Lawmakers Question New Project Spending - WAFB 9 News Baton Rouge, Louisiana News, Weather, Sports

Lawmakers Question New Project Spending

Magic pixie dust, smoke and mirrors. That's what Governor Blanco's financial guru said he needed to make Louisiana's money problems go away. Yet at the governor's request, the State Bond Commission voted Thursday to fund $45 million worth of new state construction projects. What message will that send to Washington?

"You can't forget that you have north Louisiana, you have central Louisiana, and parts of south Louisiana that were not impacted and are up and running," argues Commissioner of Administration Jerry Luke LeBlanc.

LeBlanc recommended putting off $45 million worth of projects interrupted by Hurricane Katrina that may now receive federal funding. Instead of holding onto that money, he asked that $45 million in projects elsewhere be rushed ahead. That includes $10 million in economic development projects, like a reservoir in Washington Parish and a technology park in Lafayette; $5 million in water and sewer upgrades; $3 million in flood control; and $2.8 million for the Earl K. Long outpatient clinic in Baton Rouge.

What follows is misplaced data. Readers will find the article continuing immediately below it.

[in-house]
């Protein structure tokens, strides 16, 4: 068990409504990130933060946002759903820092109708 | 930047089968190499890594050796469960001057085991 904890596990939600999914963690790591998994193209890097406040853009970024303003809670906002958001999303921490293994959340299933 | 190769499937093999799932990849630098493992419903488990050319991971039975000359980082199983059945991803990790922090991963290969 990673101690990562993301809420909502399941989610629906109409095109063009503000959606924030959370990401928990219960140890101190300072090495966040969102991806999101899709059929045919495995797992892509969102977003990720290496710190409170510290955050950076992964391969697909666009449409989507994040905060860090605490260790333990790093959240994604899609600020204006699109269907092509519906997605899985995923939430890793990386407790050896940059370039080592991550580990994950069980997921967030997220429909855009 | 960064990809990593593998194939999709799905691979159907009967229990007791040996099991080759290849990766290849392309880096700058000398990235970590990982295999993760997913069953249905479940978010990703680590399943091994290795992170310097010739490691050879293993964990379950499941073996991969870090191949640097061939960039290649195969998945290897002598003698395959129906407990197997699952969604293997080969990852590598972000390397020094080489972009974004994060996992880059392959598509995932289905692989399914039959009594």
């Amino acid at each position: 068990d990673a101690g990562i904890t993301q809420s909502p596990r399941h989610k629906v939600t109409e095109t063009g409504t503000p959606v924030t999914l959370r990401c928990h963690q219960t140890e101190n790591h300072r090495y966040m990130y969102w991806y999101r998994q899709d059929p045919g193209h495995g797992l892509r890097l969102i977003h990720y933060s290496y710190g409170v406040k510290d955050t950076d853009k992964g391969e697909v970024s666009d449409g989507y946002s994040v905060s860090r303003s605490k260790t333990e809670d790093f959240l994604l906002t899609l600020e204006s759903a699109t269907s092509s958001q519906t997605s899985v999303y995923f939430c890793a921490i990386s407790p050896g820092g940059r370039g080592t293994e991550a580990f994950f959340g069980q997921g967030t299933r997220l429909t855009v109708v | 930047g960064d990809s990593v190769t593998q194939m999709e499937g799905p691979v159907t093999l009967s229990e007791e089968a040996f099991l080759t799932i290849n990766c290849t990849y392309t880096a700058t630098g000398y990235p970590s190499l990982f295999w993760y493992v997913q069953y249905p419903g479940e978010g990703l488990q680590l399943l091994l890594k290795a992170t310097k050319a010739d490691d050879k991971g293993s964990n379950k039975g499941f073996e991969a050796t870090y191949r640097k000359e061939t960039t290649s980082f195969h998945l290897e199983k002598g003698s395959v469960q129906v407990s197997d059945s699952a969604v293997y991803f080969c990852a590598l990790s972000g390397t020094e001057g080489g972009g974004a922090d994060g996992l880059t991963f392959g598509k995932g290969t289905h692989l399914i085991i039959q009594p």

But the shift in construction priorities drew fire from Republicans. They say cutting back only to fund what they see as non-necessities sends the wrong message to Congress.

As Senator Robert Barham put it, "If I had a storm come through and it took my crop, destroyed my tractors, destroyed my shop, the river ran over part of my farm, and I had a little cash money and went out and bought a corvette, I don't think my banker would be smiling at me next year."

But LeBlanc says look more closely at those corvettes, they'll get the state pretty far. "Is it a corvette to say that, prior to the storm, Earl K. Long was crumbling? And today, with a demand that is now tenfold, that somehow that clinic is a luxury?"

Luxury or not, the commission gave the green light. The $45 million in projects that were postponed will be put on a lower-priority list for now. While it funded the new projects, the state is reserving $80 million worth of funding, just in case.

Reporter: Marie Centanni

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